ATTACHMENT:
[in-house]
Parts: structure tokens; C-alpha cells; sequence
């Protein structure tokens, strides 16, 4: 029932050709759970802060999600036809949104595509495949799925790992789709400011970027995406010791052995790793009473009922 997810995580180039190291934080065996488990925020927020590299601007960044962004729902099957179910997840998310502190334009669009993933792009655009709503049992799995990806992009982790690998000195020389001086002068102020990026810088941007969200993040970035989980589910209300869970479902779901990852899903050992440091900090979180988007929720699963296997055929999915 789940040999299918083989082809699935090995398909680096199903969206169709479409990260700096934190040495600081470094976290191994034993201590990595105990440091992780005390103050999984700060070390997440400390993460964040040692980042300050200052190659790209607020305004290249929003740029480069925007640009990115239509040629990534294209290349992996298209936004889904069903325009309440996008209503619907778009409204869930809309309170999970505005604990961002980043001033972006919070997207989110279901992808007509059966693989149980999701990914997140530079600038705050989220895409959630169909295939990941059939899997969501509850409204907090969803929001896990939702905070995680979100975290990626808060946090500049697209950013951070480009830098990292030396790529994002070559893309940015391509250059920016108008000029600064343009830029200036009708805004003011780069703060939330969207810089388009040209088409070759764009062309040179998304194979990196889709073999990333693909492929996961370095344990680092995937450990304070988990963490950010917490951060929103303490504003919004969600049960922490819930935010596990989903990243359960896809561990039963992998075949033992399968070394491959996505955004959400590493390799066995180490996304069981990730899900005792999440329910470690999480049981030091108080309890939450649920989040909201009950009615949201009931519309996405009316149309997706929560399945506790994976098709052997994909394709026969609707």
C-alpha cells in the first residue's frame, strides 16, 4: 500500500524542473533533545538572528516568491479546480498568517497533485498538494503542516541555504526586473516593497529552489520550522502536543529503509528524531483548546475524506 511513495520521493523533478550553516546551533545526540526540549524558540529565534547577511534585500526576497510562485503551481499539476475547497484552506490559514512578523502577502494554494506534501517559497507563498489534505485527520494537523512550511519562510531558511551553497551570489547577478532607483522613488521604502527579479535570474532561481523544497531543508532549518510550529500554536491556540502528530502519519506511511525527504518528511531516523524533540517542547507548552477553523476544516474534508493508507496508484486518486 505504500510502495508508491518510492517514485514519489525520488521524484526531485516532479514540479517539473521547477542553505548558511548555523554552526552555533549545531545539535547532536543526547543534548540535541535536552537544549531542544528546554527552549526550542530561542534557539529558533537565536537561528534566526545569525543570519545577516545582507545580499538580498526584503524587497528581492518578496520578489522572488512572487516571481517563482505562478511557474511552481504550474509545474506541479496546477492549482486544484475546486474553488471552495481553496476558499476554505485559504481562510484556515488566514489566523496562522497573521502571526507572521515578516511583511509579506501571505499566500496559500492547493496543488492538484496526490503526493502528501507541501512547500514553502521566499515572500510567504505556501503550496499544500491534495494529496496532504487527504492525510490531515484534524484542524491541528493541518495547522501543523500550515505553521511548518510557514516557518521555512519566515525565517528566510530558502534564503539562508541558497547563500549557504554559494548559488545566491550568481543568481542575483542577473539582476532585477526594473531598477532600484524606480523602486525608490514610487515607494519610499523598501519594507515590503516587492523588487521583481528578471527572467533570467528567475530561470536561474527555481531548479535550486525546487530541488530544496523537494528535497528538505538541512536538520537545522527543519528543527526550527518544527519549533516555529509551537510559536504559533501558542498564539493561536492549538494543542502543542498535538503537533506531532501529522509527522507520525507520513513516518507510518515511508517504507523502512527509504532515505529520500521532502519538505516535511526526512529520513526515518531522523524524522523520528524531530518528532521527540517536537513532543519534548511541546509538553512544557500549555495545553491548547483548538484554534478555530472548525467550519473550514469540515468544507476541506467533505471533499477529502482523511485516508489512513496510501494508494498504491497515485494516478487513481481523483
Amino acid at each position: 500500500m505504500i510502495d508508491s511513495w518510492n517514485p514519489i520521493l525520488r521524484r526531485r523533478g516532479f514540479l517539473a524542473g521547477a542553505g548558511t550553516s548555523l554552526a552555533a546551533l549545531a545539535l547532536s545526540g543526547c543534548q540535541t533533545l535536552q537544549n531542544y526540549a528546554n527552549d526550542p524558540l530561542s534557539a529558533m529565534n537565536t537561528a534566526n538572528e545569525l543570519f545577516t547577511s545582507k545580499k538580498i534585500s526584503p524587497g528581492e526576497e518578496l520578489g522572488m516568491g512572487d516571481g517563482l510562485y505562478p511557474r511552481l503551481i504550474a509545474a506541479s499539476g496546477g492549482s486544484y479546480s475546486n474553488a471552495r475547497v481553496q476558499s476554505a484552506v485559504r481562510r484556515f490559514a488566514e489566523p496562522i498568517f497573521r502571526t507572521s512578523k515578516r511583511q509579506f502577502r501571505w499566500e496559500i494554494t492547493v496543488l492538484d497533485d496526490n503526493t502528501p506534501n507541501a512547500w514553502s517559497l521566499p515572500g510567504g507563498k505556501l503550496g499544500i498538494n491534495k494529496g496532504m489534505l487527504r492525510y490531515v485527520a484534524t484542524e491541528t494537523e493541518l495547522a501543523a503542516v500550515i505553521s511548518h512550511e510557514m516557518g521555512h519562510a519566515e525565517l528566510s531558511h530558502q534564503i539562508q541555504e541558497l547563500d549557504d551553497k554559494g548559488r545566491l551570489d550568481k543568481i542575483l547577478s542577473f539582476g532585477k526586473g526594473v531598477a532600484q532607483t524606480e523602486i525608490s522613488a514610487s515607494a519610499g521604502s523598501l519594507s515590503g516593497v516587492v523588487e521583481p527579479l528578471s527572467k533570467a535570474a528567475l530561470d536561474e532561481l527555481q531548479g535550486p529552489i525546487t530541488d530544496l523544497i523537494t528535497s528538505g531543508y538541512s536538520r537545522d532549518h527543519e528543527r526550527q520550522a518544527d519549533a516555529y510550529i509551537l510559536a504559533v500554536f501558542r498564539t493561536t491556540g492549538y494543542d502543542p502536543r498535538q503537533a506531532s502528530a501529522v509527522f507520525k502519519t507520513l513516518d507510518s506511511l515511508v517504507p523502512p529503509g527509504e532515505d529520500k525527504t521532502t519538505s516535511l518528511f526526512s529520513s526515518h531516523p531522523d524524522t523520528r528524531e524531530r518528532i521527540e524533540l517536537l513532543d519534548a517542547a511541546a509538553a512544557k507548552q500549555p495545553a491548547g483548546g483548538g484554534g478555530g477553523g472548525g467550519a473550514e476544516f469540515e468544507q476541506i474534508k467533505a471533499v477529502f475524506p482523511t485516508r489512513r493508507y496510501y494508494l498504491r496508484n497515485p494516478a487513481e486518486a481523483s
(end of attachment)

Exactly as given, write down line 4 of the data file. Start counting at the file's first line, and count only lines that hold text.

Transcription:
C-alpha cells in the first residue's frame, strides 16, 4: 500500500524542473533533545538572528516568491479546480498568517497533485498538494503542516541555504526586473516593497529552489520550522502536543529503509528524531483548546475524506 511513495520521493523533478550553516546551533545526540526540549524558540529565534547577511534585500526576497510562485503551481499539476475547497484552506490559514512578523502577502494554494506534501517559497507563498489534505485527520494537523512550511519562510531558511551553497551570489547577478532607483522613488521604502527579479535570474532561481523544497531543508532549518510550529500554536491556540502528530502519519506511511525527504518528511531516523524533540517542547507548552477553523476544516474534508493508507496508484486518486 505504500510502495508508491518510492517514485514519489525520488521524484526531485516532479514540479517539473521547477542553505548558511548555523554552526552555533549545531545539535547532536543526547543534548540535541535536552537544549531542544528546554527552549526550542530561542534557539529558533537565536537561528534566526545569525543570519545577516545582507545580499538580498526584503524587497528581492518578496520578489522572488512572487516571481517563482505562478511557474511552481504550474509545474506541479496546477492549482486544484475546486474553488471552495481553496476558499476554505485559504481562510484556515488566514489566523496562522497573521502571526507572521515578516511583511509579506501571505499566500496559500492547493496543488492538484496526490503526493502528501507541501512547500514553502521566499515572500510567504505556501503550496499544500491534495494529496496532504487527504492525510490531515484534524484542524491541528493541518495547522501543523500550515505553521511548518510557514516557518521555512519566515525565517528566510530558502534564503539562508541558497547563500549557504554559494548559488545566491550568481543568481542575483542577473539582476532585477526594473531598477532600484524606480523602486525608490514610487515607494519610499523598501519594507515590503516587492523588487521583481528578471527572467533570467528567475530561470536561474527555481531548479535550486525546487530541488530544496523537494528535497528538505538541512536538520537545522527543519528543527526550527518544527519549533516555529509551537510559536504559533501558542498564539493561536492549538494543542502543542498535538503537533506531532501529522509527522507520525507520513513516518507510518515511508517504507523502512527509504532515505529520500521532502519538505516535511526526512529520513526515518531522523524524522523520528524531530518528532521527540517536537513532543519534548511541546509538553512544557500549555495545553491548547483548538484554534478555530472548525467550519473550514469540515468544507476541506467533505471533499477529502482523511485516508489512513496510501494508494498504491497515485494516478487513481481523483